Red News Readers,
Nice to see this Howard Government initiative failed!!
$3b blow-out in disabled pension
Josh Gordon, smh
February 15, 2009
THE Rudd Government is facing a $3 billion blow-out in the cost of the disability support pension, with new figures confirming earlier efforts to push recipients into paid work have failed.
The Howard government had predicted its 2005 plan to force people from the disability pension into paid work by tightening access rules would cut the number of recipients to 690,664 this year.
But internal Government figures show there are now 736,000 disability support pensioners on the public books - about 45,000 more than expected.
The federal budget is now straining to meet the rising cost of the scheme, which supports people assessed as unable to work because of a physical, intellectual or psychiatric impairment.
The scheme is already over budget by $369 million this financial year, with the blow-out expected to widen annually to create a financial hole worth more than $3 billion over the four years to 2011-12.
Family Minister Jenny Macklin accused the Howard government of squandering an opportunity during a period of strong economic growth to reform the disability support system in a way that would support people with disabilities into the future.
Parliamentary Secretary for Disabilities Bill Shorten said the challenge was to change community and employer attitudes to encourage people to hire workers with disabilities, warning that the scheme had become a "pension of last resort".
"If you've got a mental illness or a physical impairment or a mild intellectual disability, people just don't know how to talk to you," Mr Shorten said.
"So I see the DSP challenge as changing community attitudes and employer attitudes. The average time people are on the DSP is 11 years - it's a pension of last resort for people with an impairment."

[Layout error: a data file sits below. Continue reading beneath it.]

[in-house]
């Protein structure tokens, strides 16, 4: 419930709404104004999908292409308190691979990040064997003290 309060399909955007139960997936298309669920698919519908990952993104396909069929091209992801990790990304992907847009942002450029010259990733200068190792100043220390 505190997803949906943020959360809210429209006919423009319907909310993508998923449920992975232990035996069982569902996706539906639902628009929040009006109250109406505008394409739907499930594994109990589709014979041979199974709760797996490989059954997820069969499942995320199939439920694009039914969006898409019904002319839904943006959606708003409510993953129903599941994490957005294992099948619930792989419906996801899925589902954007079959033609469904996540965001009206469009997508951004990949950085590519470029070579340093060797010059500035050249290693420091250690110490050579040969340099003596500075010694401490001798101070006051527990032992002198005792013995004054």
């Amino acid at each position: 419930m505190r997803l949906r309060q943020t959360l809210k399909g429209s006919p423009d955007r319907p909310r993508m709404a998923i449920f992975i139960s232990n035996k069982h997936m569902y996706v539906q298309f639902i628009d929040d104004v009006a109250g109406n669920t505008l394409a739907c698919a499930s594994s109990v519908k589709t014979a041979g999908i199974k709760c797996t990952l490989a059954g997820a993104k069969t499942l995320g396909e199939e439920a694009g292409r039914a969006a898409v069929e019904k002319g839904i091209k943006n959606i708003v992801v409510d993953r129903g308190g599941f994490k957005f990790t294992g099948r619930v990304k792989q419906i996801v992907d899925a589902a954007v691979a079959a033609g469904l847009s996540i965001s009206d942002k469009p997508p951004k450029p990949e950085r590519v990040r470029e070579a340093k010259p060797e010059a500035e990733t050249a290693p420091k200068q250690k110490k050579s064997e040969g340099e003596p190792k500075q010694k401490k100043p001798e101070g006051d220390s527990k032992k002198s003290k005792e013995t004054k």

It remains unclear what the Government intends to do about the burgeoning cost of the scheme, although suggestions include incentives to encourage employees to hire people with disabilities and extra payments to help people with disabilities meet work costs such as travel.
The rising cost of the scheme has been driven almost entirely by a surge in the number of female disability support pensioners following the closure of other payments, including the phasing out of widow and partner allowances.
Government figures show about 4.5 per cent with working age women are now receiving the pension, compared with about 1.5 per cent in the early 1990s.
The proportion of women receiving the pension is expected to continue rising until it reaches the male rate, about 6 per cent.
A single person on the disability support pension can get a maximum of $562.10 a fortnight, compared with about $449 a fortnight for people on the dole.
The Government's updated economic forecasts, released last week, added a further $101 million to the cost of the scheme in 2008-09 and $166 million in 2009-10.